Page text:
Violet Power’s first state-of-the-art integrated manufacturing facility will be based in Moses Lake, WA, across the road from REC Silicon’s high purity polysilicon plant and near to several Guardian Glass production plants in the state, according to Gay.
Initially, the start-up is aiming for 300MW of ZEBRA-based IBC cell and module production as the line size is the most cost effective, according to CEO, Gay. However, initial plans are for 500MW of cell and module production by the end of 2021 that will generate around 500 jobs. The company plans 1GW of integrated production, soon after.
Desari Strader, Violet Energy’s President and Founder, said, “Violet Power is poised to re-establish world-class solar manufacturing leadership here in the United States where the technology was first born. We are deeply grateful to the State of Washington and the U.S. Department of Commerce for their leadership and support and focus on American manufacturing, which was critical in making Moses Lake the ideal location for our home.”
“Washington state is a leader in the global clean energy future and the addition of Violet Power’s production of solar cells and modules adds to our vibrant clean tech industry,” said Gov. Jay Inslee. “Violet Power will build on our state’s great tradition of renewable energy production, and I am pleased they are committed to supporting the continued development of a complete solar manufacturing supply chain with REC Silicon and others. These efforts will be essential to growing 21st century green jobs in Washington.”
Charlie Gay also confirmed that Violet Power had been the undisclosed planned customer of Swiss-based solar equipment supplier, Meyer Burger back in July, 2019 having placed a CHF 100 million (US$101 million) initial order for the equipment suppliers core Heterojunction (HJT) equipment.
However, Meyer Burger announced in June 2020 that it planned to become a dedicated manufacturer of HJT solar panels in Europe and the US and exclusively use its technology in-house, forgoing its PV equipment supplier and JV business models.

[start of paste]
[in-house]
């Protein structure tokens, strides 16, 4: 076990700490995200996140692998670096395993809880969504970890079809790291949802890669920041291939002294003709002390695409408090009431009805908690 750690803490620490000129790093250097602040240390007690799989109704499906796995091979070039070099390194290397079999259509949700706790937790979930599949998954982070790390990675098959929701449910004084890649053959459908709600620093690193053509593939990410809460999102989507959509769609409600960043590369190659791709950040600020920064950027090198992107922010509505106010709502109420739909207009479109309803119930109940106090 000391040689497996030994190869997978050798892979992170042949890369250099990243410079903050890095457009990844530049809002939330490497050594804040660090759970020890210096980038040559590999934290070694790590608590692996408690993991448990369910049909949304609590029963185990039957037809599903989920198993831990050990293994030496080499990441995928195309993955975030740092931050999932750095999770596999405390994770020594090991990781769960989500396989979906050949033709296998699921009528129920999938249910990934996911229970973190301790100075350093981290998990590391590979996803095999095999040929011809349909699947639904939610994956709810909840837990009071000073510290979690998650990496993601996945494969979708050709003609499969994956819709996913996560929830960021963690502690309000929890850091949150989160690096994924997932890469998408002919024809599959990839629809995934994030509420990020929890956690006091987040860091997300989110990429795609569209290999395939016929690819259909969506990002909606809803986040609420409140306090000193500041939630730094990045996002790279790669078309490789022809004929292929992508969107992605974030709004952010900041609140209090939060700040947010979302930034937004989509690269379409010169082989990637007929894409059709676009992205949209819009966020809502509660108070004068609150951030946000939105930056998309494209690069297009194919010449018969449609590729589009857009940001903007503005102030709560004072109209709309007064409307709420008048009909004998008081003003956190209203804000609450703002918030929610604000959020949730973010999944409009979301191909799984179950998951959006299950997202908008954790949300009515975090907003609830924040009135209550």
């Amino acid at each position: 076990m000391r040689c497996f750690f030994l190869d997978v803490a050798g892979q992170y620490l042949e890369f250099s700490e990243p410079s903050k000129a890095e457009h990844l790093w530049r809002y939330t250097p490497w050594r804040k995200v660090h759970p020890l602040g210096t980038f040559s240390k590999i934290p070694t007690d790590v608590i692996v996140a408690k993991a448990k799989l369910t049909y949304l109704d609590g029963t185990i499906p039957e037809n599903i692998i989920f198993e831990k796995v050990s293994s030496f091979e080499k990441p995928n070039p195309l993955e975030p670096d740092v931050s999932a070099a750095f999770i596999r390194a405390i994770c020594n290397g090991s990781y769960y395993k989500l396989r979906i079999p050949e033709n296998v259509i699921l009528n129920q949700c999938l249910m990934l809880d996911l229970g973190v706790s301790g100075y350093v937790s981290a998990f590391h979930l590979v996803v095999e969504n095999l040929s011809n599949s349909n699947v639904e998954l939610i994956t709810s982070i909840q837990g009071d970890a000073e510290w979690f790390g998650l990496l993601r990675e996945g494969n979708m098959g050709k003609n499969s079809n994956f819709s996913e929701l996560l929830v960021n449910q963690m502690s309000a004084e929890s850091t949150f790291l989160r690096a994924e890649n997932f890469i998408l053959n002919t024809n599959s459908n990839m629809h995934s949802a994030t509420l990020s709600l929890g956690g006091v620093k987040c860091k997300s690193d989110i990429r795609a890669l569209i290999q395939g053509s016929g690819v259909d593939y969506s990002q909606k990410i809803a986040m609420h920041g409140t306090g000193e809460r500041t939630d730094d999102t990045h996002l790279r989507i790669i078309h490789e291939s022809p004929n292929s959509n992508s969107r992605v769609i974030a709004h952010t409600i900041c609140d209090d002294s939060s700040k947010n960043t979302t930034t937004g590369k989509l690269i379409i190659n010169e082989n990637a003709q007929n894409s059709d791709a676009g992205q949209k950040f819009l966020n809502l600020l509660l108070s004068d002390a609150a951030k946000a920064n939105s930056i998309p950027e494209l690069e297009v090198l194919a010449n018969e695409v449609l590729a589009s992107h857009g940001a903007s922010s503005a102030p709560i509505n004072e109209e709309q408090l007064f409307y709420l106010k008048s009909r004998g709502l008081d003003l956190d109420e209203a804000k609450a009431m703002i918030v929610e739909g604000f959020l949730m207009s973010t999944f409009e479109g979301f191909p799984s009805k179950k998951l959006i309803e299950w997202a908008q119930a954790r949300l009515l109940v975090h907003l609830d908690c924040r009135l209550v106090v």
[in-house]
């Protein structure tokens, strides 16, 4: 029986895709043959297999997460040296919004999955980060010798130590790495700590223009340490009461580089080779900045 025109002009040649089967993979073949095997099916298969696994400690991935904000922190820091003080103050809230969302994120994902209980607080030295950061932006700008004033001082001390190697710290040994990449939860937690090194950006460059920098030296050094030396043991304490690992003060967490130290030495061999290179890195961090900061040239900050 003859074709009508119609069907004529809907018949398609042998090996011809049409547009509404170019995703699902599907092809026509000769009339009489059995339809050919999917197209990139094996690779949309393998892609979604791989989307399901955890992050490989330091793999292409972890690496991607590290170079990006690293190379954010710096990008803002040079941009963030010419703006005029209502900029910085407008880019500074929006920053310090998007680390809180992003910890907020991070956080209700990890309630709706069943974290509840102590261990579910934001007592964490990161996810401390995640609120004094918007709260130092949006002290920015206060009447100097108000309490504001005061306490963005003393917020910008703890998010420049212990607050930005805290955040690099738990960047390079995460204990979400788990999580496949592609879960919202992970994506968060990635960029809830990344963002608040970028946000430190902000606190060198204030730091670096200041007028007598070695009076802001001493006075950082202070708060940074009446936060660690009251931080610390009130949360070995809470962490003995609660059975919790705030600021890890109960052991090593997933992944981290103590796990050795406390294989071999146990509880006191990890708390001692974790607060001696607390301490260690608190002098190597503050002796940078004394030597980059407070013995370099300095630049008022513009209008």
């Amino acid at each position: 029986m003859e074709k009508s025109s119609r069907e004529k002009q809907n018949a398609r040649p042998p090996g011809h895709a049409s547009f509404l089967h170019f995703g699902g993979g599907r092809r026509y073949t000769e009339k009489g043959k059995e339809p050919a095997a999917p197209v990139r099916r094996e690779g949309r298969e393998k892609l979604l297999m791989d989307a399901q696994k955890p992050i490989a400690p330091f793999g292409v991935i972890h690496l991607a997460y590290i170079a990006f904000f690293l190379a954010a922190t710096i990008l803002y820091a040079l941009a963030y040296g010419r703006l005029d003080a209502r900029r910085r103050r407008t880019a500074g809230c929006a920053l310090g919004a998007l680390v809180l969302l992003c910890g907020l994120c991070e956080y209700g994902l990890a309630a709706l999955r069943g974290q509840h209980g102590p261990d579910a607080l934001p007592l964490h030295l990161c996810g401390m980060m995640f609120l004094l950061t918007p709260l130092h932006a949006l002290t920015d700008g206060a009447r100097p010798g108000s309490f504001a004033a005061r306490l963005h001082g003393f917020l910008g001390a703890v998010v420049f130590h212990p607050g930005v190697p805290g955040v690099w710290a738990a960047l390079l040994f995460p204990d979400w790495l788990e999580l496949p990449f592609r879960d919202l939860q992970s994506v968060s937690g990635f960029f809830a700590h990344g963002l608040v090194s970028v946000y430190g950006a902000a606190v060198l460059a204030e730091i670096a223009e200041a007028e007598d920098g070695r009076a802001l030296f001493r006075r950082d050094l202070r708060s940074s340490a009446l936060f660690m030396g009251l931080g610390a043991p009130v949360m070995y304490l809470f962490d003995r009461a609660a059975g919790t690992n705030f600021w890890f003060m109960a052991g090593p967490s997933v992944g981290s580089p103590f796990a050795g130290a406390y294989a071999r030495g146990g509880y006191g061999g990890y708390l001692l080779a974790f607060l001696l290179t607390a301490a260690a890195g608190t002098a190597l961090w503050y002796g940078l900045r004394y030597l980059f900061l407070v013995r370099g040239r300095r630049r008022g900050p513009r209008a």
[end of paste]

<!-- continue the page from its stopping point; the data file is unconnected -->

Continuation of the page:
Jan 20, 2021 GMT
Virtually all PV modules for large-scale utility-based solar sites are imported to the US, especially from Chinese companies using manufacturing sites across Southeast Asia. This puts extreme pressure on US site developers, EPCs and investors, in understanding fully the differences between the companies offering imported PV modules How credible are the companies supplying the products? What is the financial health of the parent entity? Where is the module produced, and is this undertaken in-house or through third-party OEMs? What is the supply-chain for the module sub-components including wafers and cells? And then, how will the modules perform in the field, and is it possible to gauge reliability levels benchmarked against competitors? This webinar will provide insights from two of the leading experts in PV module manufacturing, supply, performance and reliability: Jenya Meydbray of PV Evolution Labs and Finlay Colville from PV-Tech. The 1-hour session will include presentations from Jenya and Finlay, and then a brand-new supplier scorecard matrix that combines the key outputs from PVEL's Module Reliability Scorecard and PV-Tech's PV ModuleTech Bankability Ratings, with specific focus on module supply and use in the US market.
Mar 09 - Mar 11, 2021
Understand fully the technical and logistical supply chains that determine the production and performance of solar modules, including all related factors impacting quality, reliability & bankability. This event will be run online with streamed content and online networking.